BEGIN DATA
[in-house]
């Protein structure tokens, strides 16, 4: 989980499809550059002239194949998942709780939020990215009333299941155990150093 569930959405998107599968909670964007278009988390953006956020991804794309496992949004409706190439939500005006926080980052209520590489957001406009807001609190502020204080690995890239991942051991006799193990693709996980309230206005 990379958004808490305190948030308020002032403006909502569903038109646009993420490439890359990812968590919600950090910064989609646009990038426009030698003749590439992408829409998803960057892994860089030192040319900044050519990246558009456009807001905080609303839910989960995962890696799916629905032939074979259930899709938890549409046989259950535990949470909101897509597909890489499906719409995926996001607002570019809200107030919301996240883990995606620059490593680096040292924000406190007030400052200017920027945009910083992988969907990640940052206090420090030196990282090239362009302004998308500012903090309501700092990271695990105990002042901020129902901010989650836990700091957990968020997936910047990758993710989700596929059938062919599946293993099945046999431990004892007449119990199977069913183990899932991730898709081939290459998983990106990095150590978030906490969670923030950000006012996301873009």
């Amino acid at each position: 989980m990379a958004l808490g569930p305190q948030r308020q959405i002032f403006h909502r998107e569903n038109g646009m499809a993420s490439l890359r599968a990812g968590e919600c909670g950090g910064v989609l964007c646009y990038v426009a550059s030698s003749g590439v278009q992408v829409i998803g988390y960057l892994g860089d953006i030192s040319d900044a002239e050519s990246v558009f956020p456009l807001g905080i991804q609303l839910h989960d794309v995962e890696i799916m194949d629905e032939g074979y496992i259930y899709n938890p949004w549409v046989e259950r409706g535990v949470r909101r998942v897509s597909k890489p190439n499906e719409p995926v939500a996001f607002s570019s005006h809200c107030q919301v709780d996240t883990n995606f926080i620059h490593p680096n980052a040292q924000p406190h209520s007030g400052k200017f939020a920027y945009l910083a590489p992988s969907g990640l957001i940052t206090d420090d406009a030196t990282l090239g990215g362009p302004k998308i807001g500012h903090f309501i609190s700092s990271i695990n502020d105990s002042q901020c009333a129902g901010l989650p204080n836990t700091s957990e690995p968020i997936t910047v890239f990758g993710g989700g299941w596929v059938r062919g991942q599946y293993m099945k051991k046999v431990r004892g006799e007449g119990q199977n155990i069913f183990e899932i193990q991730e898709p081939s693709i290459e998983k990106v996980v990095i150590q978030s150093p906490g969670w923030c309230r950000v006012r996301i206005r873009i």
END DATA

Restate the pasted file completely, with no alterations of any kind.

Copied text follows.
[in-house]
């Protein structure tokens, strides 16, 4: 989980499809550059002239194949998942709780939020990215009333299941155990150093 569930959405998107599968909670964007278009988390953006956020991804794309496992949004409706190439939500005006926080980052209520590489957001406009807001609190502020204080690995890239991942051991006799193990693709996980309230206005 990379958004808490305190948030308020002032403006909502569903038109646009993420490439890359990812968590919600950090910064989609646009990038426009030698003749590439992408829409998803960057892994860089030192040319900044050519990246558009456009807001905080609303839910989960995962890696799916629905032939074979259930899709938890549409046989259950535990949470909101897509597909890489499906719409995926996001607002570019809200107030919301996240883990995606620059490593680096040292924000406190007030400052200017920027945009910083992988969907990640940052206090420090030196990282090239362009302004998308500012903090309501700092990271695990105990002042901020129902901010989650836990700091957990968020997936910047990758993710989700596929059938062919599946293993099945046999431990004892007449119990199977069913183990899932991730898709081939290459998983990106990095150590978030906490969670923030950000006012996301873009």
């Amino acid at each position: 989980m990379a958004l808490g569930p305190q948030r308020q959405i002032f403006h909502r998107e569903n038109g646009m499809a993420s490439l890359r599968a990812g968590e919600c909670g950090g910064v989609l964007c646009y990038v426009a550059s030698s003749g590439v278009q992408v829409i998803g988390y960057l892994g860089d953006i030192s040319d900044a002239e050519s990246v558009f956020p456009l807001g905080i991804q609303l839910h989960d794309v995962e890696i799916m194949d629905e032939g074979y496992i259930y899709n938890p949004w549409v046989e259950r409706g535990v949470r909101r998942v897509s597909k890489p190439n499906e719409p995926v939500a996001f607002s570019s005006h809200c107030q919301v709780d996240t883990n995606f926080i620059h490593p680096n980052a040292q924000p406190h209520s007030g400052k200017f939020a920027y945009l910083a590489p992988s969907g990640l957001i940052t206090d420090d406009a030196t990282l090239g990215g362009p302004k998308i807001g500012h903090f309501i609190s700092s990271i695990n502020d105990s002042q901020c009333a129902g901010l989650p204080n836990t700091s957990e690995p968020i997936t910047v890239f990758g993710g989700g299941w596929v059938r062919g991942q599946y293993m099945k051991k046999v431990r004892g006799e007449g119990q199977n155990i069913f183990e899932i193990q991730e898709p081939s693709i290459e998983k990106v996980v990095i150590q978030s150093p906490g969670w923030c309230r950000v006012r996301i206005r873009i």